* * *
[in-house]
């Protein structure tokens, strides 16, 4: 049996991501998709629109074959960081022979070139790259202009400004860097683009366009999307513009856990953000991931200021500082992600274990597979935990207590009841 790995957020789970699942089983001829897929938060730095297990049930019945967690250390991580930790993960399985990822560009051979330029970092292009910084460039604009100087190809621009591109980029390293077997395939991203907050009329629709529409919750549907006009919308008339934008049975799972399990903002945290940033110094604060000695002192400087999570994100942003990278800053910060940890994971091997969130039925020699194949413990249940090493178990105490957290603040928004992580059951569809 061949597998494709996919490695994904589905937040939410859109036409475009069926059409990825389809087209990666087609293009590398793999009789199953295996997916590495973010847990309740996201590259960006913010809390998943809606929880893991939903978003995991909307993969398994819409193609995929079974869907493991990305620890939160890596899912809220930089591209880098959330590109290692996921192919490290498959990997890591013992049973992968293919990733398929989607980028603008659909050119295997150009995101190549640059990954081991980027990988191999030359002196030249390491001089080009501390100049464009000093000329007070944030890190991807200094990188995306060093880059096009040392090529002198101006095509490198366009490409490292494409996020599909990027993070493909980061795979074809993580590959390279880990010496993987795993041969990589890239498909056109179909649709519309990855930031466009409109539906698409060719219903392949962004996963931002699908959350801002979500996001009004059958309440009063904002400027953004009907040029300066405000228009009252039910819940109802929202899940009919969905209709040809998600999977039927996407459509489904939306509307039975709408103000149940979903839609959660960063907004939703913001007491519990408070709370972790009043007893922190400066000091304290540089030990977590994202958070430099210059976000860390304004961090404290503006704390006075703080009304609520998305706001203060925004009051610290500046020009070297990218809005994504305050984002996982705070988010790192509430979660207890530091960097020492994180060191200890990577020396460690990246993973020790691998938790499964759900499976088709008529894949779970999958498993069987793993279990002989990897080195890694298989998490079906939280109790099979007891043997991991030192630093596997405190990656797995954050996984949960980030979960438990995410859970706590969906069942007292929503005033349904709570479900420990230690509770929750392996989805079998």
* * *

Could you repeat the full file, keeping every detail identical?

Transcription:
[in-house]
């Protein structure tokens, strides 16, 4: 049996991501998709629109074959960081022979070139790259202009400004860097683009366009999307513009856990953000991931200021500082992600274990597979935990207590009841 790995957020789970699942089983001829897929938060730095297990049930019945967690250390991580930790993960399985990822560009051979330029970092292009910084460039604009100087190809621009591109980029390293077997395939991203907050009329629709529409919750549907006009919308008339934008049975799972399990903002945290940033110094604060000695002192400087999570994100942003990278800053910060940890994971091997969130039925020699194949413990249940090493178990105490957290603040928004992580059951569809 061949597998494709996919490695994904589905937040939410859109036409475009069926059409990825389809087209990666087609293009590398793999009789199953295996997916590495973010847990309740996201590259960006913010809390998943809606929880893991939903978003995991909307993969398994819409193609995929079974869907493991990305620890939160890596899912809220930089591209880098959330590109290692996921192919490290498959990997890591013992049973992968293919990733398929989607980028603008659909050119295997150009995101190549640059990954081991980027990988191999030359002196030249390491001089080009501390100049464009000093000329007070944030890190991807200094990188995306060093880059096009040392090529002198101006095509490198366009490409490292494409996020599909990027993070493909980061795979074809993580590959390279880990010496993987795993041969990589890239498909056109179909649709519309990855930031466009409109539906698409060719219903392949962004996963931002699908959350801002979500996001009004059958309440009063904002400027953004009907040029300066405000228009009252039910819940109802929202899940009919969905209709040809998600999977039927996407459509489904939306509307039975709408103000149940979903839609959660960063907004939703913001007491519990408070709370972790009043007893922190400066000091304290540089030990977590994202958070430099210059976000860390304004961090404290503006704390006075703080009304609520998305706001203060925004009051610290500046020009070297990218809005994504305050984002996982705070988010790192509430979660207890530091960097020492994180060191200890990577020396460690990246993973020790691998938790499964759900499976088709008529894949779970999958498993069987793993279990002989990897080195890694298989998490079906939280109790099979007891043997991991030192630093596997405190990656797995954050996984949960980030979960438990995410859970706590969906069942007292929503005033349904709570479900420990230690509770929750392996989805079998």